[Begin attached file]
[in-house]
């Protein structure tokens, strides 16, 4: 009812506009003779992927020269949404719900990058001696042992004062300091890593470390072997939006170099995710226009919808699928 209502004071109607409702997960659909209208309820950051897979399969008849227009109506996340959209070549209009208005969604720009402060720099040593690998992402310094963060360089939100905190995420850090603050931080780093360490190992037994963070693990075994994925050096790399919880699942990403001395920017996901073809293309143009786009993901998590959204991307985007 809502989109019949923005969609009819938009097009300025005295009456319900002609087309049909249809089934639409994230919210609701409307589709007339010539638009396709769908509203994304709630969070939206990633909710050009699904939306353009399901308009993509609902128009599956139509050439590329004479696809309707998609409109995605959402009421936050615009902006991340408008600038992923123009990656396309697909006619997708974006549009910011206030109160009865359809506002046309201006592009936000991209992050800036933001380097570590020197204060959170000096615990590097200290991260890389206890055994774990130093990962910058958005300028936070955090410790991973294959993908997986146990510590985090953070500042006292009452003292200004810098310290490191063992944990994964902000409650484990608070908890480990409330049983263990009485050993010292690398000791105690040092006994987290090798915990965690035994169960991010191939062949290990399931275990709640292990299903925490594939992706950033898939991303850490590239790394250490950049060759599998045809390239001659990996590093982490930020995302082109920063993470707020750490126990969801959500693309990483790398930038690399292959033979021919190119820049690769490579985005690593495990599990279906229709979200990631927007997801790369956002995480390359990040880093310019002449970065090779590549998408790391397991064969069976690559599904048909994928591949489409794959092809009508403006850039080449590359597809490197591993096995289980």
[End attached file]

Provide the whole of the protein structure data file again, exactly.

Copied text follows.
[in-house]
């Protein structure tokens, strides 16, 4: 009812506009003779992927020269949404719900990058001696042992004062300091890593470390072997939006170099995710226009919808699928 209502004071109607409702997960659909209208309820950051897979399969008849227009109506996340959209070549209009208005969604720009402060720099040593690998992402310094963060360089939100905190995420850090603050931080780093360490190992037994963070693990075994994925050096790399919880699942990403001395920017996901073809293309143009786009993901998590959204991307985007 809502989109019949923005969609009819938009097009300025005295009456319900002609087309049909249809089934639409994230919210609701409307589709007339010539638009396709769908509203994304709630969070939206990633909710050009699904939306353009399901308009993509609902128009599956139509050439590329004479696809309707998609409109995605959402009421936050615009902006991340408008600038992923123009990656396309697909006619997708974006549009910011206030109160009865359809506002046309201006592009936000991209992050800036933001380097570590020197204060959170000096615990590097200290991260890389206890055994774990130093990962910058958005300028936070955090410790991973294959993908997986146990510590985090953070500042006292009452003292200004810098310290490191063992944990994964902000409650484990608070908890480990409330049983263990009485050993010292690398000791105690040092006994987290090798915990965690035994169960991010191939062949290990399931275990709640292990299903925490594939992706950033898939991303850490590239790394250490950049060759599998045809390239001659990996590093982490930020995302082109920063993470707020750490126990969801959500693309990483790398930038690399292959033979021919190119820049690769490579985005690593495990599990279906229709979200990631927007997801790369956002995480390359990040880093310019002449970065090779590549998408790391397991064969069976690559599904048909994928591949489409794959092809009508403006850039080449590359597809490197591993096995289980």